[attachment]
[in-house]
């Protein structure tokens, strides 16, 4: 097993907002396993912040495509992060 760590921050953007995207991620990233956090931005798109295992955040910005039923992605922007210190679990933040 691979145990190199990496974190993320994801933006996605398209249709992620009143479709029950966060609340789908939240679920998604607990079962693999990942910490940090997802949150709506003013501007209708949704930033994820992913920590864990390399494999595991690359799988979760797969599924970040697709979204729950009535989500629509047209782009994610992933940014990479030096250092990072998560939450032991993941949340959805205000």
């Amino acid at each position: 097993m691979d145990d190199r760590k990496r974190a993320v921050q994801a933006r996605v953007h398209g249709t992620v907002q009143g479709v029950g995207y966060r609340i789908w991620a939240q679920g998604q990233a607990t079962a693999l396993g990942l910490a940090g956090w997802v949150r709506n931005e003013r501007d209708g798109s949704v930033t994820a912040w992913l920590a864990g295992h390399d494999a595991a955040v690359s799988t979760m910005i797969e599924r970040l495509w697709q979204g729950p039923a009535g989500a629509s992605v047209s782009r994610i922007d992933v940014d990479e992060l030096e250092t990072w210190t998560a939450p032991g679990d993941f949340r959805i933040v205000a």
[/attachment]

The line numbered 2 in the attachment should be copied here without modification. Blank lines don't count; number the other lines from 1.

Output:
């Protein structure tokens, strides 16, 4: 097993907002396993912040495509992060 760590921050953007995207991620990233956090931005798109295992955040910005039923992605922007210190679990933040 691979145990190199990496974190993320994801933006996605398209249709992620009143479709029950966060609340789908939240679920998604607990079962693999990942910490940090997802949150709506003013501007209708949704930033994820992913920590864990390399494999595991690359799988979760797969599924970040697709979204729950009535989500629509047209782009994610992933940014990479030096250092990072998560939450032991993941949340959805205000």